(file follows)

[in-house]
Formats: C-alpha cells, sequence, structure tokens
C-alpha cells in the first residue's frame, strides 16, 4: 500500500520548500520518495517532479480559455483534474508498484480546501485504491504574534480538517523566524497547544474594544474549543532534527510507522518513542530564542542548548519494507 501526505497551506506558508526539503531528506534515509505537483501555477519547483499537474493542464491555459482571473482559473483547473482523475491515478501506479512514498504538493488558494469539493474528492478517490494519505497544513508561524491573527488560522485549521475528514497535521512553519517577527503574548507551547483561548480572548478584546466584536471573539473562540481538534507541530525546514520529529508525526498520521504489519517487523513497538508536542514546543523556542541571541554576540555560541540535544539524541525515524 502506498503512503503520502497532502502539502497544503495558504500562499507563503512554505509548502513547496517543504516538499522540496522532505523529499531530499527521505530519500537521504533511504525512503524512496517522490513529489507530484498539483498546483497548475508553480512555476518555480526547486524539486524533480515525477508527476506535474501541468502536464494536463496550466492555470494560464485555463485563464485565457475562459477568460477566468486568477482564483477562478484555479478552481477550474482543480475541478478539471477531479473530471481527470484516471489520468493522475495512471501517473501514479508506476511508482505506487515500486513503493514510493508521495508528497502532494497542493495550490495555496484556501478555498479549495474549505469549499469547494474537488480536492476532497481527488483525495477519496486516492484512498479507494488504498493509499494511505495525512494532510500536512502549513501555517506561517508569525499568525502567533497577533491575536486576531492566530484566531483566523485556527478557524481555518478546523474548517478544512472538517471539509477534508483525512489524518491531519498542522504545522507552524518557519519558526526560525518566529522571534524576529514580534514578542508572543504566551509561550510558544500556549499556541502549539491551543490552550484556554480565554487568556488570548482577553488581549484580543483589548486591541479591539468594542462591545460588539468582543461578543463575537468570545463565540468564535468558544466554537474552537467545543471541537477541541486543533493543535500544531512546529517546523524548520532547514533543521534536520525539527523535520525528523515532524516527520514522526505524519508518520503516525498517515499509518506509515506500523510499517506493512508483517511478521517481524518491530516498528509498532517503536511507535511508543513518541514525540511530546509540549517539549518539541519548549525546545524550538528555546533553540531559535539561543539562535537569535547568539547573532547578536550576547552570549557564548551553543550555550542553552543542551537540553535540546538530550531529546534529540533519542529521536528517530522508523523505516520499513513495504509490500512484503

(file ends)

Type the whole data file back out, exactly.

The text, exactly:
[in-house]
Formats: C-alpha cells, sequence, structure tokens
C-alpha cells in the first residue's frame, strides 16, 4: 500500500520548500520518495517532479480559455483534474508498484480546501485504491504574534480538517523566524497547544474594544474549543532534527510507522518513542530564542542548548519494507 501526505497551506506558508526539503531528506534515509505537483501555477519547483499537474493542464491555459482571473482559473483547473482523475491515478501506479512514498504538493488558494469539493474528492478517490494519505497544513508561524491573527488560522485549521475528514497535521512553519517577527503574548507551547483561548480572548478584546466584536471573539473562540481538534507541530525546514520529529508525526498520521504489519517487523513497538508536542514546543523556542541571541554576540555560541540535544539524541525515524 502506498503512503503520502497532502502539502497544503495558504500562499507563503512554505509548502513547496517543504516538499522540496522532505523529499531530499527521505530519500537521504533511504525512503524512496517522490513529489507530484498539483498546483497548475508553480512555476518555480526547486524539486524533480515525477508527476506535474501541468502536464494536463496550466492555470494560464485555463485563464485565457475562459477568460477566468486568477482564483477562478484555479478552481477550474482543480475541478478539471477531479473530471481527470484516471489520468493522475495512471501517473501514479508506476511508482505506487515500486513503493514510493508521495508528497502532494497542493495550490495555496484556501478555498479549495474549505469549499469547494474537488480536492476532497481527488483525495477519496486516492484512498479507494488504498493509499494511505495525512494532510500536512502549513501555517506561517508569525499568525502567533497577533491575536486576531492566530484566531483566523485556527478557524481555518478546523474548517478544512472538517471539509477534508483525512489524518491531519498542522504545522507552524518557519519558526526560525518566529522571534524576529514580534514578542508572543504566551509561550510558544500556549499556541502549539491551543490552550484556554480565554487568556488570548482577553488581549484580543483589548486591541479591539468594542462591545460588539468582543461578543463575537468570545463565540468564535468558544466554537474552537467545543471541537477541541486543533493543535500544531512546529517546523524548520532547514533543521534536520525539527523535520525528523515532524516527520514522526505524519508518520503516525498517515499509518506509515506500523510499517506493512508483517511478521517481524518491530516498528509498532517503536511507535511508543513518541514525540511530546509540549517539549518539541519548549525546545524550538528555546533553540531559535539561543539562535537569535547568539547573532547578536550576547552570549557564548551553543550555550542553552543542551537540553535540546538530550531529546534529540533519542529521536528517530522508523523505516520499513513495504509490500512484503